"allow for a little leeway" or "allow a little leeway", which one is a right expression?

Maybe both expression are correct?


Allow a little leeway has many more results on a Google book search than allow for a little leeway.

This includes results from Barron's How to prepare for the GRE, The Pirate Dictionary and Professional Proposal Writing. So I know which construction I would use if I needed to use leeway.

Since leeway can mean 'A margin of freedom or variation, as of activity, time, or expenditure; latitude,' it is used in the same manner as 'room'. In the third book above, there is also the usage should you allow room in the bolded heading on the same page. And a Google search for allow a little room gives many more results than allow for a little room.

One gets the same overwhelming numbers for allow a little time as compared to allow for a little time.

EDIT: Allows a little leeway returns 191 results in Google Books, incuding many that have a non-person as the subject (ie a lot of results with subject it and this); allows for a little leeway returns 25 results.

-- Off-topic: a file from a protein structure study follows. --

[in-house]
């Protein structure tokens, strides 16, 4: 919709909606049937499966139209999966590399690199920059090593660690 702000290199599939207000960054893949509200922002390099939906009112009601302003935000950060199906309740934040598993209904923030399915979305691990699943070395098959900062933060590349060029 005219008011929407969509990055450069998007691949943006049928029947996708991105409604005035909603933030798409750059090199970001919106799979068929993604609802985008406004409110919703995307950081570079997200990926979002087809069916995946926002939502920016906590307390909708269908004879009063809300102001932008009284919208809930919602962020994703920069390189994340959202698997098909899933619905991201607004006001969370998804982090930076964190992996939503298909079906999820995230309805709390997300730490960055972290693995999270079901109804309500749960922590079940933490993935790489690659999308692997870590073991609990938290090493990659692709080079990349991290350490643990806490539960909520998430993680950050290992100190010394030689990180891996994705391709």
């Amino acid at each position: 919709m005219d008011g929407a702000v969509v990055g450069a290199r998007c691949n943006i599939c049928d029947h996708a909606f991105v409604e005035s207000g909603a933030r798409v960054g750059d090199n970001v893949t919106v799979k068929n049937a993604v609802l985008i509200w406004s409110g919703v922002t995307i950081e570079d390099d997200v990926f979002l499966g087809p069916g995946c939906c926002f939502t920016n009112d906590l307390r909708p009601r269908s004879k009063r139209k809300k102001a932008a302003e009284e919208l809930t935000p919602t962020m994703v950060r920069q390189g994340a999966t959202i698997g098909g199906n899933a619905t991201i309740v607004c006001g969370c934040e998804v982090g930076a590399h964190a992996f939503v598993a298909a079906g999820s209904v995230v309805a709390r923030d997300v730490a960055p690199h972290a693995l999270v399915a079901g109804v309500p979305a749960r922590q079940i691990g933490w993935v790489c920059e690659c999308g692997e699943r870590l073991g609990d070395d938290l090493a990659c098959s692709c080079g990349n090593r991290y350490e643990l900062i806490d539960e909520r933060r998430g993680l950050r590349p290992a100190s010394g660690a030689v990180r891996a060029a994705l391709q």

The question has been marked as duplicate; apparently allows and allows for follow certain rules, without regard to the noun that follows.

| improve this answer | |
  • 1
    I think the trend is "people" allow (leeway and such), but "things" (such as plans, strategies, and so on) allow for (leeway and such). I'm not sure if that's absolutely true, though. – Damkerng T. Jan 18 '15 at 11:51
  • @δοῦλος Thank you for your answer, I'll use allow a little leeway. But I'm not yet sure if allow for a little leeway is a correct sentence that is used rarely, or that is commonly used grammatical mistake. – ironsand Jan 19 '15 at 3:07
  • Note my edit regarding the search resukts for allows. – user6951 Jan 19 '15 at 3:39
  • 1
    I would say "allow for leeway" is a confusion between "allow leeway" and "allow room FOR {human error/ waste/ machining variations". The leeway is room for something variable in size. In other words, the leeway is something you SET so as to allow for something else; you don't have to "allow for" the leeway itself. That's why it sounds wrong to you, semantically. – Brian Hitchcock Jan 19 '15 at 5:04
  • likewise for "clearance" and "margin" – Brian Hitchcock Jan 19 '15 at 5:07

Not the answer you're looking for? Browse other questions tagged or ask your own question.